By: Steve Weinberg
Because I have written eight books for respectable publishers, and because I have been affiliated for more than 30 years with the group Investigative Reporters & Editors, I receive lots of calls for advice from journalists who also want to be known as “authors.”
The number of calls has picked up in the past few months because my new book is receiving lots of attention. The book, appropriately enough, features a journalist, Ida Tarbell (1857-1944). I make the case that Tarbell invented what today we call investigative journalism. She did so primarily while investigating Standard Oil Company and its wealthy, powerful, famous founder, John D. Rockefeller. (The book, “Taking on the Trust: The Epic Battle of Ida Tarbell and John D. Rockefeller,” is published by W.W. Norton.)
Some of my callers wonder whether they can write enough words to fill a compelling book. Some of them wonder if they need a literary agent and, if so, how to find the best one. Some wonder how long it will take to complete a book, or wonder how much money they can expect to receive. Some wonder whether publishers can be trusted on the business side, and whether book editors actually do any editing at all.
Although none of my books has earned me much money after expenses, I am upbeat about becoming an author. The reasons are both tangible and intangible. So, generally, I offer encouragement when I hear from newspaper, magazine and broadcast journalists wanting to be known as ?authors.?
The answers to the oft-repeated questions are straightforward, more or less, and usually grounded in common sense.
*The only way to determine if a journalist who is used to write 500 words, or maybe 5000, can fill a compelling book is to try. I wrote my first book while a reporter at the Des Moines Register during the 1970s. I certainly did not quit my day job — I composed the book during very early mornings, very late evenings and weekends. The book came to me because of my wife?s expertise on the topic, so she essentially reeled in the contract. She also contributed mightily to the research. After learning I could indeed fill enough pages with interesting, compelling sentences to birth a book, I have never looked back. I have been under contract to write a book almost without interruption since 1978.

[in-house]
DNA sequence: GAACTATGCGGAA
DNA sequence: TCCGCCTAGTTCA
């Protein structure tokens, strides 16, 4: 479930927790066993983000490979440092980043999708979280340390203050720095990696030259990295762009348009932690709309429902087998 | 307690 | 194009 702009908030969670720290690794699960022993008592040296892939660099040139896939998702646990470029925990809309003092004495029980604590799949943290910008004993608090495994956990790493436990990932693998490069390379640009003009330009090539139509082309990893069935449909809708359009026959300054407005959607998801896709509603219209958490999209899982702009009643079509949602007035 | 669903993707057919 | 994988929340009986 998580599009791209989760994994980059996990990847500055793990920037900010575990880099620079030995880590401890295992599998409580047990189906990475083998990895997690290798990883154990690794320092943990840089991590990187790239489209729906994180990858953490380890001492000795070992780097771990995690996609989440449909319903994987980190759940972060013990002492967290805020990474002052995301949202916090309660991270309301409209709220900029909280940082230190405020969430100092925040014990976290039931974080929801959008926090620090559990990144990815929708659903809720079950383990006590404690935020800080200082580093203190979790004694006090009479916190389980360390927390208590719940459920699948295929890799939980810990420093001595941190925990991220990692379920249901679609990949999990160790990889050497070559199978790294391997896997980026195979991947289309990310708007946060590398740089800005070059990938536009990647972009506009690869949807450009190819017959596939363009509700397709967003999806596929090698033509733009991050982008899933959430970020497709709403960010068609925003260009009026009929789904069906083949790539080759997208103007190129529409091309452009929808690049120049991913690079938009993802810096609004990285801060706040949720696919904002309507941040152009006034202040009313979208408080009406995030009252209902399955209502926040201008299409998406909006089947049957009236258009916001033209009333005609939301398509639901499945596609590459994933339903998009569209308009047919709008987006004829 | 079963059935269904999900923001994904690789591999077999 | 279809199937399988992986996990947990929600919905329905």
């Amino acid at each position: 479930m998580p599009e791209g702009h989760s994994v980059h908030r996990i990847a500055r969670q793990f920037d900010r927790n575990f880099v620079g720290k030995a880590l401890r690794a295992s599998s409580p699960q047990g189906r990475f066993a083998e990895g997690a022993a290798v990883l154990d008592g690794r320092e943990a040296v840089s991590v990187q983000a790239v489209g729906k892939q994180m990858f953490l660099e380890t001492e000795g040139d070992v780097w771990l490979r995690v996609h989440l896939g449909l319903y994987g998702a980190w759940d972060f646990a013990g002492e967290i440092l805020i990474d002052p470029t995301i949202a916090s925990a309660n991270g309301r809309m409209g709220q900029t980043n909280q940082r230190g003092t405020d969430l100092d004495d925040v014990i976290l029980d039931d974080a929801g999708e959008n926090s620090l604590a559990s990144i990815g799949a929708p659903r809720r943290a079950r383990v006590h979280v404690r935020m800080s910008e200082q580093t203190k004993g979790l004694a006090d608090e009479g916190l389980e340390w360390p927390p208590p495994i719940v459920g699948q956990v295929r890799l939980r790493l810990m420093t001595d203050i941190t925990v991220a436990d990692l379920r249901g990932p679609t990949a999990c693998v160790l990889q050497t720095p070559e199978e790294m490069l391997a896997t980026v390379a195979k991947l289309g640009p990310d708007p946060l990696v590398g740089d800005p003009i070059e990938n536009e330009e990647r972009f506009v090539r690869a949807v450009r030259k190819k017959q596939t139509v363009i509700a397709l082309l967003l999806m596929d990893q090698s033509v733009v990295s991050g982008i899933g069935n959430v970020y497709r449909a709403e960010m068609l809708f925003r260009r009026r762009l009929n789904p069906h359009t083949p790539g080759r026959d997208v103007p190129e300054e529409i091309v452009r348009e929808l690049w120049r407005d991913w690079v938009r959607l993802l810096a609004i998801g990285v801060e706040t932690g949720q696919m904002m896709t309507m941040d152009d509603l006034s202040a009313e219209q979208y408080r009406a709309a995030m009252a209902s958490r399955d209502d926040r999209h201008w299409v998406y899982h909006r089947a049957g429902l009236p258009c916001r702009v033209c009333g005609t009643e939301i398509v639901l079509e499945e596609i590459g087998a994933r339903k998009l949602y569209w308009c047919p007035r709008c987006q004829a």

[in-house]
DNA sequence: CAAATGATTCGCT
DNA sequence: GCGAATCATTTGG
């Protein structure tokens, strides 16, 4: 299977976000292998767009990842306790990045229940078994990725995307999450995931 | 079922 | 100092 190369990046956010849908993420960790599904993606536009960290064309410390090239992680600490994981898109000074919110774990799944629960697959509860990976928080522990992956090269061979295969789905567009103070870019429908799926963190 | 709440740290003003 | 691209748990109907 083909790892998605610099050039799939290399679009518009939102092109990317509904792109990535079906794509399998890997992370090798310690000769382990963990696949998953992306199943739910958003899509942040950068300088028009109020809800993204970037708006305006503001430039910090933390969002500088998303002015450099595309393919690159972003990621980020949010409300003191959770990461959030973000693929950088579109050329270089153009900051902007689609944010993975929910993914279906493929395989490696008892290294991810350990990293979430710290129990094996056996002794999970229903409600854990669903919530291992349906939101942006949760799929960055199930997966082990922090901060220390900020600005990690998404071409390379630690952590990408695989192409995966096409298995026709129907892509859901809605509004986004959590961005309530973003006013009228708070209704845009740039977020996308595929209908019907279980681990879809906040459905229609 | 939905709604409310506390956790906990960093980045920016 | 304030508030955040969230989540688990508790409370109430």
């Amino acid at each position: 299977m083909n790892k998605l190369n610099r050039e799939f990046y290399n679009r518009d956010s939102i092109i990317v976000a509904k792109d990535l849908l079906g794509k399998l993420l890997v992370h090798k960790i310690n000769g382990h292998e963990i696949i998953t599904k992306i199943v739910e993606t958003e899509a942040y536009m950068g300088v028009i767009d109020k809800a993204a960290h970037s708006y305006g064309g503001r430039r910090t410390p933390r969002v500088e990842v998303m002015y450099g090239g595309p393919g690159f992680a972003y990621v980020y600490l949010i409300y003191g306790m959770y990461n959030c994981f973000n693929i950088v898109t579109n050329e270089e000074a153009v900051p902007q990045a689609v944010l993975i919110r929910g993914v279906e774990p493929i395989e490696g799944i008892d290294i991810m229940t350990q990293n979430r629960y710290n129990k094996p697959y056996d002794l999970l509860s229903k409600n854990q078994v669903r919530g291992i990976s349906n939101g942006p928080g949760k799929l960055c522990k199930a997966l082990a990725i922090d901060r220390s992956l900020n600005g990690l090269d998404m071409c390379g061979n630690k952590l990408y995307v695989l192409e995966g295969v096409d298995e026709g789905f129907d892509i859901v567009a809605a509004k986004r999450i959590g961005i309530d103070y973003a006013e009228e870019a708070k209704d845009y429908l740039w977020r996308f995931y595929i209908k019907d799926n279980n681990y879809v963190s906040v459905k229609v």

*A literary agent is usually unnecessary if money upfront (called an ?advance?) is also unnecessary. But an advance of, say, $25,000 or more is extremely difficult to obtain from a publisher without an agent. That is because most publishers that pay advances depend on the reputation and goodwill of agents to vet potential authors. Finding an agent is not always easy, but the process is straightforward. The least painful way is through a referral, often from a journalist who is already an author. The alternative route involves studying books on topics similar to the topic in mind, determining the agent for the already published books (by contacting the author or studying the acknowledgments section), and contacting her with an intelligent-sounding letter.
*I am either slow or thorough, depending on how you want to spin the length of time it takes me to complete a book. My books are serious nonfiction, and I try to write compelling narratives after conducting thorough research. I assume my books will take at least five years. Some journalists could complete a comparable book in two or three years.
*For my first two books, I did not need advances. They did not cost a lot of money out of pocket, mostly because they involved almost no travel. When it came time for a third book, I wanted to tackle something more ambitious. I calculated I would need an advance of at least $100,000 to cover even minimal expenses for myself, my wife and my children during a span of five years or more. So, naturally, I sought an agent, who came recommended by a fellow author. Because of a superb book proposal and good timing, my agent and I received an advance of more than $100,000. On the other hand, I have never come even close to that figure on later books.
*About the conventional wisdom that few book editors actually edit: That has been untrue when it comes to my editors at each publishing house. They include the University of Missouri Press; St. Martin?s Press; Little, Brown; and W.W. Norton. Yes, I ask lots of questions to identify the best editors in the book world, usually with massive assistance from my agent. The search is worth the effort.